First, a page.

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Preventing power supply related disasters

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  • Preventing power supply related disasters

    This thread got me thinking about just how easy it is to plug the wrong adapter into the wrong pedal and accidentally damage something.

    For example, you could accidentally plug an AC adapter into a pedal's DC input jack and fry it... or you could accidentally plug a 18V adapter into a pedal's 9V (max) input and kill it that way... so how do you avoid making a costly mistake? Do you have your power adapters clearly marked in some way, such as with a silver Sharpie? Do you use red heat shrink tube to color code the plug ends for higher voltages? Do you keep everything wired on a pedalboard so that you don't have to constantly re-connect them (and thereby avoid making a mistake)? Or are you just extra-careful about making sure you've got the right power adapter before you connect things?

    You get the idea... if you have found a way that helps keep you from experiencing a power supply related disaster, please share it with us!

    "Look at it this way: think of how stupid the average person is, and then realize half of 'em are stupider than that."
    - George Carlin

    "It shouldn't be expected that people are necessarily doing what they appear to be doing on records."
    - Sir George Martin, All You Need Is Ears

    "The music business will be revitalized by musicians, not the labels or Live Nation. When the musicians decide to put music first, instead of money, the public will flock to the fruits and the scene will be healthy again."
    - Bob Lefsetz, The Lefsetz Letter

  • #2
    I try to mark all with what it goes to..


    • #3
      Its not the voltage that does the damage its the current.

      18Vdc 500ma isn't much different then most 9VDC 300ma adaptors and allot of pedals have diodes to protect the inputs.

      The 12V adaptors seem to have the greatest current variances and a 12V adaptor does not fit into a 9V jack. The center pin on the plug is a different size then the 9V. There are several different types of 12V plugs too depending on the current levels.

      I would agree a better standardization could be adopted by manufacturers but that would only be good moving forward. Its not going to address the pedals built in the past. At least the polarity wars seem to have been quelled. I suspect manufacturers like Ibanez finally discovered guitarists aren't stupid and they only reason they used a reverse polarity supply is so they could rip people off and make them pay double on an adaptor wired backwards. Musicians can be reasonable when there is a good reason for something but they aren't sheep. Its bad enough they get ripped off on people making 1000% markups over cost but they will dump gear that is too much of a hassle to deal with and given the fact many gear manufacturers rely on word of mouth to sell their products its best they get on board with the standards that develop through common sense.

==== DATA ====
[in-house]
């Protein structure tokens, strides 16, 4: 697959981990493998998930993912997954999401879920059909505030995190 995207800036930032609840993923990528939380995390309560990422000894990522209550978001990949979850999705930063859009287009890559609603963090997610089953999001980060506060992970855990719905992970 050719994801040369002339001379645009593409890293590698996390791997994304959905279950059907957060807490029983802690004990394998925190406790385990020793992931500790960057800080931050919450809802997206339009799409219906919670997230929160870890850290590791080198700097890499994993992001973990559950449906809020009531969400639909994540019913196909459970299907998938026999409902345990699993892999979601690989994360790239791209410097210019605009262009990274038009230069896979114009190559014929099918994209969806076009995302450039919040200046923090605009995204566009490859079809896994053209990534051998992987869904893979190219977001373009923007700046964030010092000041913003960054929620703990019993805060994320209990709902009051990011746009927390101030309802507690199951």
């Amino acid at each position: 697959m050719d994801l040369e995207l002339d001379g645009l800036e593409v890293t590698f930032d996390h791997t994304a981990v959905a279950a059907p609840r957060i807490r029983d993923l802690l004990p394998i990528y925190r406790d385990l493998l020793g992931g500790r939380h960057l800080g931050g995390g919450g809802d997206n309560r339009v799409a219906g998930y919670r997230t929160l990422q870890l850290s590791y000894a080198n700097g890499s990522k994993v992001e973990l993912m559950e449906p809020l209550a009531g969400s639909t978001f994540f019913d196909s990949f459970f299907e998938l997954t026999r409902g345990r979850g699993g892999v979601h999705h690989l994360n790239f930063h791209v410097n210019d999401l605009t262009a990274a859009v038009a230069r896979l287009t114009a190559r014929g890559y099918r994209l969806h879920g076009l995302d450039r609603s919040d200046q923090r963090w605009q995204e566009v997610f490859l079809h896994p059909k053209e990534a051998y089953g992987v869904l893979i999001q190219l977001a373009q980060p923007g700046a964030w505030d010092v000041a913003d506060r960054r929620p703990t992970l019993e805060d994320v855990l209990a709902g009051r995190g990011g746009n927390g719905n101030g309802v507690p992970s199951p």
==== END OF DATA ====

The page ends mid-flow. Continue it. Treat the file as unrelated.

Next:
Fixing the issue? Colored heat shrink or colored tie wraps can work. I buy the tie wraps at a dollar store and always have a bunch of colors available. I also have a label maker which is even more handy.

      On my studio pedal board I only have one oddball supply for a Rocktron Pedal. It runs on 13V AC 1.5A supply. Everything else is a standard 9V so I'm not worried about getting pedals wired wrong. The whole idea of having a pedal board is to avoid having to plug and unplug pedals all the time and avoid mix up's. Seems like the best cure to me. If you have some oddball pedals print some labels and stick them to the ends of the wires with the pedal types they plug into. If that isn't enough to make it idiot proof then you might want to rethink becoming a musician.


      • #4
        I don't use a board and only lay out what I'm using at the time. I do power everything with one BBE Supacharger. though. This thing has 8 outs. 6 are 9v or 12v and 2 are 9v or 16v. These are switched with tiny dippies under the unit so I check carefully before each use.
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